A dog door can be hinged or spring operated or, more commonly, a "flap" which is a magnetic dog door installed into a door or wall to allow your dog to come and go at will without needing a person to open the door. Flaps hang from the top of the opening and flap when the dog passes through. Many pet owners find dog doors to be convenient and it reduces unwanted behavior from your dog such as scratching on doors or walls or relieving itself in the house.
Most dogs learn to use the dog door minutes after installing it. Using bits of meat or several toys for bait and the lesson is quick and easy, but some dogs find the whole experience frightening. The issues seem to be that the dog feels "trapped" inside when the flap is on top of him and the popping noise the magnets make when the door snaps closed. Luckily, there are steps you can take to train your dog to overcome these fears and begin to enjoy the freedom of coming and going at will.
Training should be spread out over several days and, if your dog is extremely anxious, a week or more may be needed. Don't expect this to happen overnight. Training will require leaving the dog door open or partially open so it is best to do it during a mild time of year or over several nice days.
° First, completely remove the flap covering from the insert. If the flap cannot be removed, tape the flap up and completely out of the way, using heavy packing or duct tape. Make sure it is 100% open and the dog can see outside. By using treats, or toys, bait your dog through the opening until he passes through it with no problems. If it is still too scary, try sitting on the opposite side of the door from your dog and using a high quality stinky treat like cheese or meat, coax your dog to just put his head through; or set the food inside the door opening and the dog outside and wait for the dog to get the courage to come through. When he does come through, praise him profusely and play with him for 5 to 15 minutes before trying the training step again. If you put the dog back out immediately, he may think coming in was a bad thing.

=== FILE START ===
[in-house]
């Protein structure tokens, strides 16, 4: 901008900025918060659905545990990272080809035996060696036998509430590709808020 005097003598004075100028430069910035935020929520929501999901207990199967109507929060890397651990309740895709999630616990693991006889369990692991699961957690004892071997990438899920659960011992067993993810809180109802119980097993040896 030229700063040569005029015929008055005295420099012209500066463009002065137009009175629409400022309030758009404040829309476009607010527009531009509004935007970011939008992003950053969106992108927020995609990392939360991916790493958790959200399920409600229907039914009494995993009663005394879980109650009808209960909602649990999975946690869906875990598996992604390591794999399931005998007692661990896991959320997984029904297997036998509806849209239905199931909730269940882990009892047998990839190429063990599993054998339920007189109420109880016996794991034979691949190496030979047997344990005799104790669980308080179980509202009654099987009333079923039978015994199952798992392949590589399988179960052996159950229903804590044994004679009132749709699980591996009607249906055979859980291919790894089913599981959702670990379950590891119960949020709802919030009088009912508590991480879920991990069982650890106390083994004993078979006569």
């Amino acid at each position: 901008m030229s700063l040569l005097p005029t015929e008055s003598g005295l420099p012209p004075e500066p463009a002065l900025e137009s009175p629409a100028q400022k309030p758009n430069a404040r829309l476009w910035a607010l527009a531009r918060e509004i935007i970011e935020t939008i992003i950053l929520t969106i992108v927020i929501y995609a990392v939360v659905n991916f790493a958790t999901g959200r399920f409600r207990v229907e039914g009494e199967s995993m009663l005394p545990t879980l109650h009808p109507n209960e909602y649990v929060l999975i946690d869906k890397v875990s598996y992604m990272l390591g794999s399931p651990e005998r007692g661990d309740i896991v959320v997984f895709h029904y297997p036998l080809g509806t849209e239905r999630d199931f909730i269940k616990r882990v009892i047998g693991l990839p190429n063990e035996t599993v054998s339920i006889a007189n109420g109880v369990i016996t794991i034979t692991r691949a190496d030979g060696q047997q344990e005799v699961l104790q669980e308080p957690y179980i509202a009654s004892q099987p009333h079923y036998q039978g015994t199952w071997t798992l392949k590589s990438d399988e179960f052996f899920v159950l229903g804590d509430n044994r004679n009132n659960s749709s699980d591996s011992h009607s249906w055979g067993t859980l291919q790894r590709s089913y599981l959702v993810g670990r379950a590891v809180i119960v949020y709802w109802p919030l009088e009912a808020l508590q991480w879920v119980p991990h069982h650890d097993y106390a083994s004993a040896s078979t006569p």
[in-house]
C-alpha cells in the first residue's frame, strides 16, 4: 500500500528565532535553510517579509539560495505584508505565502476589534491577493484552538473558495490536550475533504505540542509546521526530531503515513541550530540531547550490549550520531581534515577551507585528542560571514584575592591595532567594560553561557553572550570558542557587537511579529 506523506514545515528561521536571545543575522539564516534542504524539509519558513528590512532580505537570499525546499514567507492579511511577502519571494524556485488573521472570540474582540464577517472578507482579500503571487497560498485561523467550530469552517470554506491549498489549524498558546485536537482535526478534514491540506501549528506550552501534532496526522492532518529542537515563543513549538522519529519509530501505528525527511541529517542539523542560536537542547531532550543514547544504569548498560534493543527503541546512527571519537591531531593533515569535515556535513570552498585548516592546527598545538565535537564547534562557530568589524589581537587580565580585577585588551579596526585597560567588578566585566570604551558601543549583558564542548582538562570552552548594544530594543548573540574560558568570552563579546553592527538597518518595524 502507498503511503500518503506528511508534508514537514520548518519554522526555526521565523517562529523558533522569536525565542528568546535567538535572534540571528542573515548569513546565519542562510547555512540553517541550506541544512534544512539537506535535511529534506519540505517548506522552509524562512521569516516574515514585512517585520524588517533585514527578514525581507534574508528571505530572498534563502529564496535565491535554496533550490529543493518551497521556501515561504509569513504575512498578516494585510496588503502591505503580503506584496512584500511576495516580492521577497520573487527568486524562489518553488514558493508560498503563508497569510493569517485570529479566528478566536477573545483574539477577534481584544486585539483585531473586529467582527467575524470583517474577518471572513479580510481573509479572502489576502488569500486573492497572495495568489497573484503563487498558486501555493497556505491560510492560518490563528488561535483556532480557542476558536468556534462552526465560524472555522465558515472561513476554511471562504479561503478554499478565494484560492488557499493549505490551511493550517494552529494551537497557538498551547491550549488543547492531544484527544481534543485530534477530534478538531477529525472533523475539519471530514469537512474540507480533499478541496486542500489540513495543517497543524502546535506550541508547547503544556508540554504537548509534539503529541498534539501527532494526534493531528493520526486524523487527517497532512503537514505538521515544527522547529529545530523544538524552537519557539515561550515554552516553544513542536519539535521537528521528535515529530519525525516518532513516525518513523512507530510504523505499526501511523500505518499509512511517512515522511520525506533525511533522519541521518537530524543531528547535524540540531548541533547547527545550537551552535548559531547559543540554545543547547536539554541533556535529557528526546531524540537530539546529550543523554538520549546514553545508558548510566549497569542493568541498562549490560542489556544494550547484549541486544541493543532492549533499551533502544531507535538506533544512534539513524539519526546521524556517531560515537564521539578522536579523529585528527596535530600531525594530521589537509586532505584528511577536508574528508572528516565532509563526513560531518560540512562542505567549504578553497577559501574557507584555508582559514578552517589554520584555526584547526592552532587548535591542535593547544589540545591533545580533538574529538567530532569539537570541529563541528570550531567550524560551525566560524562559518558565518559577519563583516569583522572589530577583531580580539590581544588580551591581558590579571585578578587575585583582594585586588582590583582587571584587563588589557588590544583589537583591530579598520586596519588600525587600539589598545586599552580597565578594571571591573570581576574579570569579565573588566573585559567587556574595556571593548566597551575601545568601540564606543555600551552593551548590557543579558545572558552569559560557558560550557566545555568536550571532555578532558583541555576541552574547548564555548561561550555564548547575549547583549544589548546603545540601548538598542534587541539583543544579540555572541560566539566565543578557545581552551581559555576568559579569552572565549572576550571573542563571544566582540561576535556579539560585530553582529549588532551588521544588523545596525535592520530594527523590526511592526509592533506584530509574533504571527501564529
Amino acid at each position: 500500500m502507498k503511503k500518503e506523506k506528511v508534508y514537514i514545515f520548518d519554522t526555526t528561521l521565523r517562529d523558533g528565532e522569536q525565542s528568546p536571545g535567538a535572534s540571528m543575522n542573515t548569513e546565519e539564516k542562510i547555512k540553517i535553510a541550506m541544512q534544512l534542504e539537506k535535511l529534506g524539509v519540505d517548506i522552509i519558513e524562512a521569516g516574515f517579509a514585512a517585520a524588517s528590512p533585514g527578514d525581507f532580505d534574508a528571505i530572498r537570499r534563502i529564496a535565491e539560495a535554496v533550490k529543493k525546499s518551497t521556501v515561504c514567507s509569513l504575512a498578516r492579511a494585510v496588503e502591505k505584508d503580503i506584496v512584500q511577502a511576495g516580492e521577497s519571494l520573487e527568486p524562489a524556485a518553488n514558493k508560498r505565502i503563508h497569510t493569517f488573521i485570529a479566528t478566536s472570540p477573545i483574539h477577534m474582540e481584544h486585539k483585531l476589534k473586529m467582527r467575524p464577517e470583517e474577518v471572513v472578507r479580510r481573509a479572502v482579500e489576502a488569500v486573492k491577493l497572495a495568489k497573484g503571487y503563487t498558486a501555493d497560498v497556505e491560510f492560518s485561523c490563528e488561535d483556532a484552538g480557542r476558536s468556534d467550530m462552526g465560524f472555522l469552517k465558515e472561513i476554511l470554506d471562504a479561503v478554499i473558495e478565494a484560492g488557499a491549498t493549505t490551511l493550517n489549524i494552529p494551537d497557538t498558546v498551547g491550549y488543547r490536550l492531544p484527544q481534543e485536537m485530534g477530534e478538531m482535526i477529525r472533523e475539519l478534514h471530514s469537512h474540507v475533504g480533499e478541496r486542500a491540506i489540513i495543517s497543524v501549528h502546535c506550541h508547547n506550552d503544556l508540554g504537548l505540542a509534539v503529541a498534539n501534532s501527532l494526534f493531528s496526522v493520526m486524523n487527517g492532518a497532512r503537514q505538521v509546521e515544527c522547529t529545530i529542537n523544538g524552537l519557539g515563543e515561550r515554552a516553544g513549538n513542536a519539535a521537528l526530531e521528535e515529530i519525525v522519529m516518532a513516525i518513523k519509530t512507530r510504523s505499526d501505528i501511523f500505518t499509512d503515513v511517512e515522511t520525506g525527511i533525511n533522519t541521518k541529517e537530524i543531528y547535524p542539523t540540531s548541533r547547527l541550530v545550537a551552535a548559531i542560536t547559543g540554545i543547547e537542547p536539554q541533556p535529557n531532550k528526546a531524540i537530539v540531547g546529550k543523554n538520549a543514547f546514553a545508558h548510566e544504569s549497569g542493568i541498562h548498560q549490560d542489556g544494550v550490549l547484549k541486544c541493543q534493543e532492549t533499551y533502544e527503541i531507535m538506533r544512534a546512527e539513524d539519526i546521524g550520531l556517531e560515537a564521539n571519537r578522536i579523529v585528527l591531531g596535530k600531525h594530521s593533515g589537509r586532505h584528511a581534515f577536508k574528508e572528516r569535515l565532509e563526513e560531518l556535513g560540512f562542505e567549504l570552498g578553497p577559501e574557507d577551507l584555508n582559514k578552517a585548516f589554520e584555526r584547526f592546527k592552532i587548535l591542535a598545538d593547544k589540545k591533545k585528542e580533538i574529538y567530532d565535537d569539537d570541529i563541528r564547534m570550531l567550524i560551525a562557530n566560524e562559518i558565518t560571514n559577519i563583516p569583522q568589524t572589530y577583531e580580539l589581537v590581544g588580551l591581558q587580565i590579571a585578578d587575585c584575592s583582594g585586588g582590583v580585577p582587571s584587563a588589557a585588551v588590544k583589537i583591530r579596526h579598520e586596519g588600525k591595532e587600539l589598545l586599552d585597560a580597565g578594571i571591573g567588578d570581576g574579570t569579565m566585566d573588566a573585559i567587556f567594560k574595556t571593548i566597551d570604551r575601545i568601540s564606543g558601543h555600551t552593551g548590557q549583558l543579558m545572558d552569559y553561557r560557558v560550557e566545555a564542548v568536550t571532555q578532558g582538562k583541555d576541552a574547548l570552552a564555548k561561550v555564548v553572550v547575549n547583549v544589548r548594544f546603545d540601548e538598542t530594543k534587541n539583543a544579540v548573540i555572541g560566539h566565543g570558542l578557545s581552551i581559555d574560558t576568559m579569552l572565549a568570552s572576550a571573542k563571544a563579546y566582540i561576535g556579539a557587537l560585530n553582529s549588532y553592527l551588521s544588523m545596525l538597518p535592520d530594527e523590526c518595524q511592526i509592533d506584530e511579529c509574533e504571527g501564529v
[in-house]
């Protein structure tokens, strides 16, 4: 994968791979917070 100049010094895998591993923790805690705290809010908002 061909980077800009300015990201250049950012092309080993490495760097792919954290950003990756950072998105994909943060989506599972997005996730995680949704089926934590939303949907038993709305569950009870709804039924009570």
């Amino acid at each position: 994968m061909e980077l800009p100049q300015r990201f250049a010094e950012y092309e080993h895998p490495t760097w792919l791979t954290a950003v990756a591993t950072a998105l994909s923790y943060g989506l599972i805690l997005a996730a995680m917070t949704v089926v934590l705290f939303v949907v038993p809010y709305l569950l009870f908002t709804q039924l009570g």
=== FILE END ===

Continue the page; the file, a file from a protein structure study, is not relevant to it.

°With the flap still out of the way and the dog freely coming and going through the unobstructed opening, hang an old hand or dish towel that covers ¼ or ½ of the dog door opening. With the opening now partially obstructed, work with your dog by entering and exiting through it. Gradually move the towel down the opening until it covers more and more of the door. When your dog is successfully passing through the dog door as it is completely covered with the towel you are ready to move on.
°Replace the towel with a covering that is a little firmer and more like the dog doors actual flap. Ideally, your dog's experience when passing through this door will be identical to the experience of passing through the dog door minus the popping and snapping noises. Whether using plastic or flimsy cardboard, cut it to size so that it can swing back and forth through the door. Attach the covering so that it covers ¼ or ½ of the dog door opening. Once again, gradually lower the covering and when your dog is freely passing through the silent door covering, you are ready for the final step.
°Reattach or untape the dog door flap and coax your dog through. If you still have a problem, tape the bottom half or just a corner of the flap up so it shows daylight. Your dog has used the method successfully so he should readily pass through. After a day or two, your dog should be ready to use the dog door in the normal way so it is safe to untape it.